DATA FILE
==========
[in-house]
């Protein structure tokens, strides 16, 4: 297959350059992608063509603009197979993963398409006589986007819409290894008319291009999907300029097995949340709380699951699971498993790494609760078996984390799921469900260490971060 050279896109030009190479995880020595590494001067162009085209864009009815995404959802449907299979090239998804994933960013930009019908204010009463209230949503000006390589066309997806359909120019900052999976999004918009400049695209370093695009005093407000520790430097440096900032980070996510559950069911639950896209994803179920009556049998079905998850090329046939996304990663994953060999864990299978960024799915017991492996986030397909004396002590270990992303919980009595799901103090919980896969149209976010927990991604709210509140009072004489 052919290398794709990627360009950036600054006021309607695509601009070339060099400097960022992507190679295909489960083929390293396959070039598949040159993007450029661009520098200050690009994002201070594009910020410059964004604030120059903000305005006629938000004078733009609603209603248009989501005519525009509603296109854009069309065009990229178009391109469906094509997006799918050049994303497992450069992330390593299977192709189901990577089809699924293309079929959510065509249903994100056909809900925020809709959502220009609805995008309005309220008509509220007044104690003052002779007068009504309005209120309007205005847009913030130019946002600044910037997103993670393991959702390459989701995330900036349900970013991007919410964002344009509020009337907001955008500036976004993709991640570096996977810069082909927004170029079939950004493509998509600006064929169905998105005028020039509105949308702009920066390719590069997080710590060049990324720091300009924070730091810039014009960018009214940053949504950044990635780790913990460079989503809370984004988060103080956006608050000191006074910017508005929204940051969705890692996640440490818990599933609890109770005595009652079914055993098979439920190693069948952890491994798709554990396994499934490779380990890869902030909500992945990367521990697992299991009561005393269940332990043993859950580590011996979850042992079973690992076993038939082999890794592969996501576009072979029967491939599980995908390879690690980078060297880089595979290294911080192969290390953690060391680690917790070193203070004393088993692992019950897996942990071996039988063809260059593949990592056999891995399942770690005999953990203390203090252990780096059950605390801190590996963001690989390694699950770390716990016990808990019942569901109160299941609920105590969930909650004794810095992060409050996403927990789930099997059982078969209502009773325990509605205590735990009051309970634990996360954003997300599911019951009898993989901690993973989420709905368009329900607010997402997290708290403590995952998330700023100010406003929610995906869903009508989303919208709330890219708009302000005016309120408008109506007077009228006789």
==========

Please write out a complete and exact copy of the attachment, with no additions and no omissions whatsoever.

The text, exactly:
[in-house]
């Protein structure tokens, strides 16, 4: 297959350059992608063509603009197979993963398409006589986007819409290894008319291009999907300029097995949340709380699951699971498993790494609760078996984390799921469900260490971060 050279896109030009190479995880020595590494001067162009085209864009009815995404959802449907299979090239998804994933960013930009019908204010009463209230949503000006390589066309997806359909120019900052999976999004918009400049695209370093695009005093407000520790430097440096900032980070996510559950069911639950896209994803179920009556049998079905998850090329046939996304990663994953060999864990299978960024799915017991492996986030397909004396002590270990992303919980009595799901103090919980896969149209976010927990991604709210509140009072004489 052919290398794709990627360009950036600054006021309607695509601009070339060099400097960022992507190679295909489960083929390293396959070039598949040159993007450029661009520098200050690009994002201070594009910020410059964004604030120059903000305005006629938000004078733009609603209603248009989501005519525009509603296109854009069309065009990229178009391109469906094509997006799918050049994303497992450069992330390593299977192709189901990577089809699924293309079929959510065509249903994100056909809900925020809709959502220009609805995008309005309220008509509220007044104690003052002779007068009504309005209120309007205005847009913030130019946002600044910037997103993670393991959702390459989701995330900036349900970013991007919410964002344009509020009337907001955008500036976004993709991640570096996977810069082909927004170029079939950004493509998509600006064929169905998105005028020039509105949308702009920066390719590069997080710590060049990324720091300009924070730091810039014009960018009214940053949504950044990635780790913990460079989503809370984004988060103080956006608050000191006074910017508005929204940051969705890692996640440490818990599933609890109770005595009652079914055993098979439920190693069948952890491994798709554990396994499934490779380990890869902030909500992945990367521990697992299991009561005393269940332990043993859950580590011996979850042992079973690992076993038939082999890794592969996501576009072979029967491939599980995908390879690690980078060297880089595979290294911080192969290390953690060391680690917790070193203070004393088993692992019950897996942990071996039988063809260059593949990592056999891995399942770690005999953990203390203090252990780096059950605390801190590996963001690989390694699950770390716990016990808990019942569901109160299941609920105590969930909650004794810095992060409050996403927990789930099997059982078969209502009773325990509605205590735990009051309970634990996360954003997300599911019951009898993989901690993973989420709905368009329900607010997402997290708290403590995952998330700023100010406003929610995906869903009508989303919208709330890219708009302000005016309120408008109506007077009228006789």